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How did we get here again? I just finished an hours’ worth of food preparation for a food I THOUGHT my picky eater would really like. I dreamed of him coming to the table and his eyes opening wide in surprise and delight. I actually envisioned a huge smile crossing his face, and lots of compliments like, “Wow, Mommy! This looks GREAT! Thank you SO MUCH!”

Haha. I know. It’s funny, right? Later (much later) I, too, had a good laugh at my foolishness.

But after an hour of painstakingly preparing these adorable little apple snacks, I spent the next hour listening to my son complaining about how yucky they are, and to whining about how there’s no WAY he could ever eat them. After 15 minutes of being his perky cheerleader, forcing a smile and encouraging him along, I grew weary and began pleading. Begging. Bribing. 10 minutes into that, we progressed to the next level. Demanding. “I don’t care if you like it or not. That’s what I made, so if you want dinner, that’s what you need to eat.” This was followed by tears. Full out sobbing and crying, (while also trying to incoherently speak about the tragedy of it all.) Then we progessed to the final level. Threatening. Miraculously, I am still calm at this point, so I firmly announce, “We were going to do a firepit and smores tonight, but you will not be getting any if you don’t eat these.” This was his last straw. Realizing the severity of the situation, he (while continuing to sob) attempts to put a speck of a speck of apple in his mouth. This of course results in literal gagging, accompanied by large burps, and finally, throw-up. Seriously.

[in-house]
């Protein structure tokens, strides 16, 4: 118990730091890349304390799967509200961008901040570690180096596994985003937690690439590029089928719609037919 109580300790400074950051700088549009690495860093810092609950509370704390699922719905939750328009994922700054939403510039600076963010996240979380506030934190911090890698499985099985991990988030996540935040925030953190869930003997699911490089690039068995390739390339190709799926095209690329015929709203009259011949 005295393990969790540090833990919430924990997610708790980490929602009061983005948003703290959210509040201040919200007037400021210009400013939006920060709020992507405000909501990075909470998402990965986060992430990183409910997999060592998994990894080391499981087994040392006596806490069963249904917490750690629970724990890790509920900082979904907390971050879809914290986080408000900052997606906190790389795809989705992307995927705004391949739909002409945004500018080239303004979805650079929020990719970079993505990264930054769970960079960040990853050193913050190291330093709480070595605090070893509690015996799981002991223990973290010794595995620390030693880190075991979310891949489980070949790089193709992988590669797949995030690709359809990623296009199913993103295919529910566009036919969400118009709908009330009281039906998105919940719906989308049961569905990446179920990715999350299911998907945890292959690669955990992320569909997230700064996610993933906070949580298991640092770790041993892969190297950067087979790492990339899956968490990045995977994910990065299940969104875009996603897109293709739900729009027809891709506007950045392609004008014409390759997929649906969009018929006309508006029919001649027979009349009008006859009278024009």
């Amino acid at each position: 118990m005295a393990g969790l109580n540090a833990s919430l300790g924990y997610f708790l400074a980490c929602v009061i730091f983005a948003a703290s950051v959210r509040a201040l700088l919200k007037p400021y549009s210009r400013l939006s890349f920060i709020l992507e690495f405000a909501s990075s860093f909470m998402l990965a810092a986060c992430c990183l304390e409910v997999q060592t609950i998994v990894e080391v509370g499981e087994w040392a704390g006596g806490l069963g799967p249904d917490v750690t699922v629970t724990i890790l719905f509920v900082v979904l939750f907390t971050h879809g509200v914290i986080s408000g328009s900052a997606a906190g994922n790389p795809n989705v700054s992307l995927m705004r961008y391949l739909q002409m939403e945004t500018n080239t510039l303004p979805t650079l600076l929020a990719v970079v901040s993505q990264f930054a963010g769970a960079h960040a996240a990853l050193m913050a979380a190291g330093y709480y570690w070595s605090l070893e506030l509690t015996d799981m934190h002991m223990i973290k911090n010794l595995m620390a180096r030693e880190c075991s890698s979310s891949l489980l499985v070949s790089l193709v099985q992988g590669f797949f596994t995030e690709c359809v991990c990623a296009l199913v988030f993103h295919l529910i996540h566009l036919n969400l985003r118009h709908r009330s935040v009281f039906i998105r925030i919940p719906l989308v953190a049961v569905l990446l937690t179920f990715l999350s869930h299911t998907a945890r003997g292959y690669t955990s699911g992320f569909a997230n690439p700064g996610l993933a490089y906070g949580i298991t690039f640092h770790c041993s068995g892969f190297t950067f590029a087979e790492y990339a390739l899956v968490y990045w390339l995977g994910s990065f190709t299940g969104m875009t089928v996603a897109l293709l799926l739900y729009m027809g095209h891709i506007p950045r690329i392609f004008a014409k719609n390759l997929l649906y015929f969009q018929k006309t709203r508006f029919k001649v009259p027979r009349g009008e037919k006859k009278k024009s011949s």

I realize now that I can pinpoint specific stages of my situation.

  1. Denial. (“He will just LOVE these!”)

  2. Confusion. (“What? Why isn’t he eating? I don’t get it… it’s not asparagus or lima beans or peas. It’s just apples, peanut butter, and marshmallows, all of which he likes. What went wrong here?”)

  3. Anger. (“There is NO reason you cannot eat this! You like all that stuff! Why all this drama? This is ridiculous!”

  4. Grief. (“OH, you think YOU feel like crying???”)

  5. Acceptance. (I dissassemble the whole thing, wipe the peanut butter off each apple with a napkin, remove every speck of skin from each thin apple sliver, and finally he can choke it down.)

This is, by no means, the first time a scene like this has played out at our house. Take a look at these. I thought for SURE this would be a winner. Not only was it all food he likes, but also in the shapes of his favorite characters, Phineas and Ferb.

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Nope. Bread is too flat (hence the name “flatbread”) and too squished. Not sure why I keep putting us both through all of this. There are so many other things I could have been doing in the several hours I spent looking online for cute ideas, shopping for ingredients, preparing the snack, then begging him to eat it. I don’t want my time with my kids to be spent that way. So my kid doens’t want his food to touch. Fine. A spoonful of peanut butter and an applesauce cup it is. Then let’s get on with life. We’ve got playing to do.

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